It would be similar to teaching New Age ideas about how people get sick in a germ theory or microbiology class.

It sounds to me like they are picking a fight with the accreditation agency. They don't have to have accreditation. There may be some government and military jobs that their graduates would be excluded from, but if it is a matter of principle, then they should stick to their guns.

11 posted on 05/12/2002 12:01:45 AM PDT by Gladwin
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To: Buck Turgidson, PatrickHenry
His school is causing problems, so I will bump him in this thread too.
12 posted on 05/12/2002 12:03:22 AM PDT by Gladwin
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To: codebreaker
I can't believe in the year 2002 these clowns are still fighting this battle, creationists are a national embarasment.
13 posted on 05/12/2002 12:05:56 AM PDT by ContentiousObjector
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To: Gladwin
science is not entirely fact. Much of it is a religion to the atheists.
14 posted on 05/12/2002 12:39:13 AM PDT by FreedomFriend
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To: FreedomFriend
"Much of it is a religion to the atheists" Exactly how is science a religion to the atheists?

Anticipating a possible answer, what exact part of science (other than evolution - I'll grant you this for sake of argument) do you propose is a matter of faith?

15 posted on 05/12/2002 12:48:56 AM PDT by societyasart
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To: FreedomFriend
Science has premises, and assumptions; evolution isn't any different. For example, it is assumed that dinosaurs had DNA. What is the evidence for this? There is circumstantial evidence, in that other living things have DNA. Direct evidence of dinosaur DNA is nonexistant, though, isn't it?

I can go thru some of the assumption in other fields if you want.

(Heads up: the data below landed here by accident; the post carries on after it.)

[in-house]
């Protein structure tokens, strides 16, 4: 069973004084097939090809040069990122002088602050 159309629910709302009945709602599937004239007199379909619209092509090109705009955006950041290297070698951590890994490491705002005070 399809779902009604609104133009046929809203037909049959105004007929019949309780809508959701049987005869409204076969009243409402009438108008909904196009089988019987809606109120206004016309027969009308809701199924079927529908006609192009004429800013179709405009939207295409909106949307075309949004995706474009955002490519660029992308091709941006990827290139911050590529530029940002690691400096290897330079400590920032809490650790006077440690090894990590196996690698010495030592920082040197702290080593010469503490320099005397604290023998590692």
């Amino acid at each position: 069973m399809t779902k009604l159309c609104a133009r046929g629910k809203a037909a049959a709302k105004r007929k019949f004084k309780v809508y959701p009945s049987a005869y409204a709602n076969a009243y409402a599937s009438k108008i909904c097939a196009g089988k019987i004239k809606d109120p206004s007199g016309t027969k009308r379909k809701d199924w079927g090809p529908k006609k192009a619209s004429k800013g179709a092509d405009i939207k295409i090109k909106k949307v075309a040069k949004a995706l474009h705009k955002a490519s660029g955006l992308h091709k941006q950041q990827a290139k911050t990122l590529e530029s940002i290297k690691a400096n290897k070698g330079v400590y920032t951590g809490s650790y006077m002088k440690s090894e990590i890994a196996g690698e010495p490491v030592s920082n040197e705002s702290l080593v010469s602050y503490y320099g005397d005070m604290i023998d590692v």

16 posted on 05/12/2002 12:51:43 AM PDT by Gladwin
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To: Gladwin
What precisely is your point in saying that all fields of inquiry begin with assumptions? Be as specific as you can if you don't mind.
17 posted on 05/12/2002 12:59:50 AM PDT by societyasart
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To: codebreaker
"Is life so dear, or peace so sweet, as to be purchased at the price of chains and slavery?
Forbid it, Almighty God! I know not what course others may take, but as for me, give me Liberty or give me Death!"

Patrick Henry
To the Virginia Assembly, March 23, 1775

18 posted on 05/12/2002 1:03:44 AM PDT by VaBthang4
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To: Gladwin
His school is causing problems, so I will bump him in this thread too.

"My" school? Hey, I grabbed this name because I admire the guy and the name was available, and so did they. And because of this name, I do feel an odd affection for that school, and I wish them well.

19 posted on 05/12/2002 4:03:59 AM PDT by PatrickHenry
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To: codebreaker
Remember, friends, that it is EVOLUTION that is the theory, not Creation. I like one comment I heard (paraphrase)...Evolution is about as likely as a tornado going thru a 747 plant and "randomly" creating a fully built 747, gassed up, running and ready to take off".

I cannot believe that in this day and age, God's people (or "nuts", as you say, ContentiousObjector) must fight to get the truth out...Evolution is crap and the left only keeps it alive because it keeps them from admitting there is a God to which they must submit.

20 posted on 05/13/2002 7:18:06 AM PDT by Gopher Broke
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To: codebreaker
Does this mean the nice lefties would fail to accredit an ISLAMIC based college as well?
21 posted on 05/13/2002 7:39:54 AM PDT by Black Agnes
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To: Black Agnes
If an institution required their professors to teach the Islamic worldview, of course they would not be accredited....by lefties, righties, or ambidextrous third parties. That should be the point that we all get from this article, but if everyone wants to read it as a "world against the christian faith" then I guess I'll just relent and let you guys see it your way. Its a free country and its your choice....I think...:)